A pendulum with a cord length, r=0.5m, swing on a vertical plane. When the pendulum is in the 2 horizontal positions of theta=90' and theta=270', its speed is 5.00ms^1 
01142013, 11:20 AM  #9195  
° ͜ ͡°
Join Date: Sep 2008
Location: London

Quote:
Imagine the pendulum upside down, completely vertical, with the weight at the top  this is with θ = 0°. Now rotate it clockwise 90°, that's the first horizontal position, and the other is, yeah, 270°. It's saying that each time θ=90°, v (instantaneous speed) is 5m/s. ...what's the actual question though? :p Quote:
Dayum that looks pretty fascinating... Are you in 3rd year or something? I've seen some stuff about this in IOP news, I never understand anything in physics news though
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When I think of the perpetual journey through life When it always feels like autumn The wind moves slowly to the north And the flowers die Rain falls in my dreams         Last edited by papershredder : 01142013 at 11:23 AM. 

01162013, 06:43 AM  #9196 
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Location: UK/NO

I've got a simple stats question...
So I've calculated mean, variance, standard deviation, and standard error of the mean. How do I find "the 70% confidence limit for the true value"? EDIT: Another question... How do you linearise this: t² = (d² + 4h²) / v² Given that t: dependent variable d: independent variable h: constant v: constant (Or is it possible to have v² as a function of d²?)
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Last edited by sfaune92 : 01162013 at 12:36 PM. 
01162013, 01:15 PM  #9197  
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Location: London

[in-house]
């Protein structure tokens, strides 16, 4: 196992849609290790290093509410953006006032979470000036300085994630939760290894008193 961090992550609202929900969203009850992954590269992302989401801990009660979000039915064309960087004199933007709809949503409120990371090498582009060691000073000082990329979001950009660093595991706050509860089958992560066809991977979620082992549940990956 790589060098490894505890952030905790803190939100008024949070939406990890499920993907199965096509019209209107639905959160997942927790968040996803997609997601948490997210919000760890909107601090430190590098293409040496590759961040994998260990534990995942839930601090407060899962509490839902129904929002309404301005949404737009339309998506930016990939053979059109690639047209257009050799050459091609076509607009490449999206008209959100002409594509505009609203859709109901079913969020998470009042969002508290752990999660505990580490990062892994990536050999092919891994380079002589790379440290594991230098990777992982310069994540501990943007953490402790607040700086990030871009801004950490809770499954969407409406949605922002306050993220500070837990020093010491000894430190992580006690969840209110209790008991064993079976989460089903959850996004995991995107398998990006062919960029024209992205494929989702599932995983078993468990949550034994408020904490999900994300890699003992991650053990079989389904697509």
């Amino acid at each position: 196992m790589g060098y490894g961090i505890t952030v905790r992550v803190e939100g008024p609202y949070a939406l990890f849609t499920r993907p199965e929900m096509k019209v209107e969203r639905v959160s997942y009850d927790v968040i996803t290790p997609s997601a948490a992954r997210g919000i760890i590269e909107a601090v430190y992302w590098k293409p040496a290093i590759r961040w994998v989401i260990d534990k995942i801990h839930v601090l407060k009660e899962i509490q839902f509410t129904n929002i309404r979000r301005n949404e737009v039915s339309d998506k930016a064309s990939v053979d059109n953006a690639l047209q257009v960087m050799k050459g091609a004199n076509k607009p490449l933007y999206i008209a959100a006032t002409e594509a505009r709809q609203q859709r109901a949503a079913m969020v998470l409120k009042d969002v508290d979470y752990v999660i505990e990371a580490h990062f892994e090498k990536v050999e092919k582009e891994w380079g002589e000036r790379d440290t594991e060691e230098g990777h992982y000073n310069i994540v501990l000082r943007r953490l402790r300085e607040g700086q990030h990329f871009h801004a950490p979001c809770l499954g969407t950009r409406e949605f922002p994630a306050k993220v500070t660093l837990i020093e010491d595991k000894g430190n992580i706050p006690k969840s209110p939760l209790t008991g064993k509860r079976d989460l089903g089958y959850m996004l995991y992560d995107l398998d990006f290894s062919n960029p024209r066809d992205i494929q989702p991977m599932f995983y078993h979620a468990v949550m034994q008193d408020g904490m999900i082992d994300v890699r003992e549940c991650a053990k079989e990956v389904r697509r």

Quote:
I was taught something about a 67% confidence level, I'm assuming this is the same thing  if you have your standard deviation s then the error on your average value (at the 67% confidence level) should be s/sqrt(N) where N is the number of values used to calculate the standard deviation. And I'm not really sure what that second question is asking is that something to do with taking the first order of the Taylor expansion?
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When I think of the perpetual journey through life When it always feels like autumn The wind moves slowly to the north And the flowers die Rain falls in my dreams         Last edited by papershredder : 01162013 at 01:17 PM. 

01162013, 01:30 PM  #9198 
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Location: UK/NO

Thank you.
Also, the second part seems to be asking of t as a function of d. I don't think series has anything to do with it as it is not included in that module. I tried using logs as well, but it didn't go over to well because of that annoying plus on top of the denominator. Regarding your question on the previous page, is it based on a binomial series?
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01162013, 11:20 PM  #9199 
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Join Date: Sep 2008
Location: London

Well can't you just square root it? t = (d+2h)/v ?
which is essentially t = (1/v)d + (2h/v) in straight line form and uh, my question was finding the limit/convergence of that series, in terms of a :/ still stuck on it lol, need to finish writing the report by sunday :'(
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When I think of the perpetual journey through life When it always feels like autumn The wind moves slowly to the north And the flowers die Rain falls in my dreams         
01162013, 11:39 PM  #9200 
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Join Date: Sep 2008
Location: Tampa

You can't square root it because those values are squared independently and then added. To linearize it you have to get both the dependent and independent variables to a power of 1, but I'm not actually sure how to do that for that problem (been through calc 3 and math methods, I'm ashamed of myself).
What class is that question for?